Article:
British investigators resume sharing Manchester bombing intel with U.S. after leaks

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British investigators resume sharing Manchester bombing intel with U.S. after leaks

ABOVE: Families of Manchester bombing victims 'distressed' over leak of photos, police say

British authorities have resumed sharing intelligence with United States officials after receiving “fresh assurances” following multiple leaks of information to the media regarding the investigating the deadly Manchester suicide bombing.

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“While we do not usually comment on information sharing arrangements … having received fresh assurances, we are now working closely with our key partners around the world including all those in the ‘Five Eyes’ intelligence alliance,” Mark Rowley, Britain’s lead officer for counter-terrorism policing told Reuters.

The Five Eyes alliance is made up of Britain, the United States, Canada, Australia and New Zealand.

According to a BBC report, British officials were angered over a leak of photos that appear to show the remnants of an explosive device believed to be the one used in the suicide attack at Manchester Arena.

The pictures published by The New York Times show fragments of a blue Karrimor backpack, with carefully packed shrapnel that consisted of nuts and screws, strewn across the lobby of the Manchester Arena.

Other images show what could be a possible detonator, and a 12-volt battery.

Following the Times publication of the leaked images, British police chiefs released a statement warning the breach of information could hamper the investigation to the terror attack and harm international relationships.

“We greatly value the important relationships we have with our trusted intelligence, law enforcement and security partners around the world,” National Police Chiefs’ Council said in the statement. “These relationships enable us to collaborate and share privileged and sensitive information that allows us to defeat terrorism and protect the public at home and abroad.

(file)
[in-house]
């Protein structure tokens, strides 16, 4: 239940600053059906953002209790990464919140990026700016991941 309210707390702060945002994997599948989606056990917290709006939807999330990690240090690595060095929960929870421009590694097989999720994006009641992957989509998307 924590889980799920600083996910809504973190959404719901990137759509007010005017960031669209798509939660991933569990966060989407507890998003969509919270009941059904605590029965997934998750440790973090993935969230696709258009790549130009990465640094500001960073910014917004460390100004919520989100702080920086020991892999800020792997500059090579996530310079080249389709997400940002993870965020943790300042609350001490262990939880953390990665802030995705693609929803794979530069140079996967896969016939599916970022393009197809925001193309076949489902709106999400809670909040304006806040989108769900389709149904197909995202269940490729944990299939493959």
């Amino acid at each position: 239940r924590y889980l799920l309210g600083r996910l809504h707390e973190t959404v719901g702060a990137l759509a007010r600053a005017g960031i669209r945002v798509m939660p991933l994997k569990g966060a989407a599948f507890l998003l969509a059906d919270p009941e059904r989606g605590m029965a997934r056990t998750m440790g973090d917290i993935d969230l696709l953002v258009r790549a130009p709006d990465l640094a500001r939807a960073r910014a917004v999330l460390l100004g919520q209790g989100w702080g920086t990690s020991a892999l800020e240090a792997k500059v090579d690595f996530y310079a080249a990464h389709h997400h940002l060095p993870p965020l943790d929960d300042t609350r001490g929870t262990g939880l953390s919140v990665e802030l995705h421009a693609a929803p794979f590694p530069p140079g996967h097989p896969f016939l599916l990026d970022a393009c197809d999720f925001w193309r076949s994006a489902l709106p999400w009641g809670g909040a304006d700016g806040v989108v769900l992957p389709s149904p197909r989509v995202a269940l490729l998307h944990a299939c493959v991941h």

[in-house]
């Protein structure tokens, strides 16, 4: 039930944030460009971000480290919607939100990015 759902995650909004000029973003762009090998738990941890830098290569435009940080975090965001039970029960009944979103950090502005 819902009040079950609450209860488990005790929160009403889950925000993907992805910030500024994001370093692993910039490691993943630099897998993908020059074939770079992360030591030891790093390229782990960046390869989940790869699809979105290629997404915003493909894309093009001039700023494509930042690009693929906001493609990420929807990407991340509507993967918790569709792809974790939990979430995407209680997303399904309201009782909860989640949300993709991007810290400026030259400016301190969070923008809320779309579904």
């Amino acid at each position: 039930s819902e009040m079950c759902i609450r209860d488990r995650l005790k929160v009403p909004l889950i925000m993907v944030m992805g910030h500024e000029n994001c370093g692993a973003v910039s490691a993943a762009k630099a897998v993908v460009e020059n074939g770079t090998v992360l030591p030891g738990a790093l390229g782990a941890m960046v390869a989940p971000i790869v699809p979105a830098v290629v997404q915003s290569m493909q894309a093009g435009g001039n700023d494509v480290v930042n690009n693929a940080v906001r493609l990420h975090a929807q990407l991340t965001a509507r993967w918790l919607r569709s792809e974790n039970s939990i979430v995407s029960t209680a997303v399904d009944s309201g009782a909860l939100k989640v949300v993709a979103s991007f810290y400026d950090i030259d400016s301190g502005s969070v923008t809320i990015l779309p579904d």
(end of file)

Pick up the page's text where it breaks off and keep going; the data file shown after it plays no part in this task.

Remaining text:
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British investigators resume sharing Manchester bombing intel with U.S. after leaks

“When that trust is breached it undermines these relationships, and undermines our investigations and the confidence of victims, witnesses and their families. This damage is even greater when it involves unauthorised disclosure of potential evidence in the middle of a major counter terrorism investigation,” the statement reads.

Providing an update into the investigation Thursday, Greater Manchester Police Chief Constable Ian Hopkins addressed the leaks saying it’s distressing to the victims’ families.

“Last night the family liaison officers shared [with the families] the fact that intelligence had been leaked and published in The New York Times,” Hopkins explained. “It is absolutely understandable that this has caused much distress for families that are already suffering terribly with their loss.”

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British investigators resume sharing Manchester bombing intel with U.S. after leaks

Just hours after the deadly bombing, U.S. intelligence officials also prematurely leaked information about the suspected bomber which led to the publication Salman Abedi’s name, as well the fact that the attack was a suicide bomb.

British Home Secretary Amber Rudd said she was “irritated” about the leak.

“The British police have been very clear that they want to control the flow of information in order to protect operational integrity, the element of surprise,” Rudd said.

“So it is irritating if it gets released from other sources, and I have been very clear with our [American] friends that that should not happen again.”

Citing an unnamed government source, British newspaper The Guardian reported U.K. officials “are furious” over the leaks that are “completely unacceptable.”

Earlier on Thursday, British Prime Minister spoke to U.S. President Donald Trump to say intelligence shared between their two countries had to remain secure.

Global News reporter Rebecca Joseph contributed to this report. With files from Reuters. 

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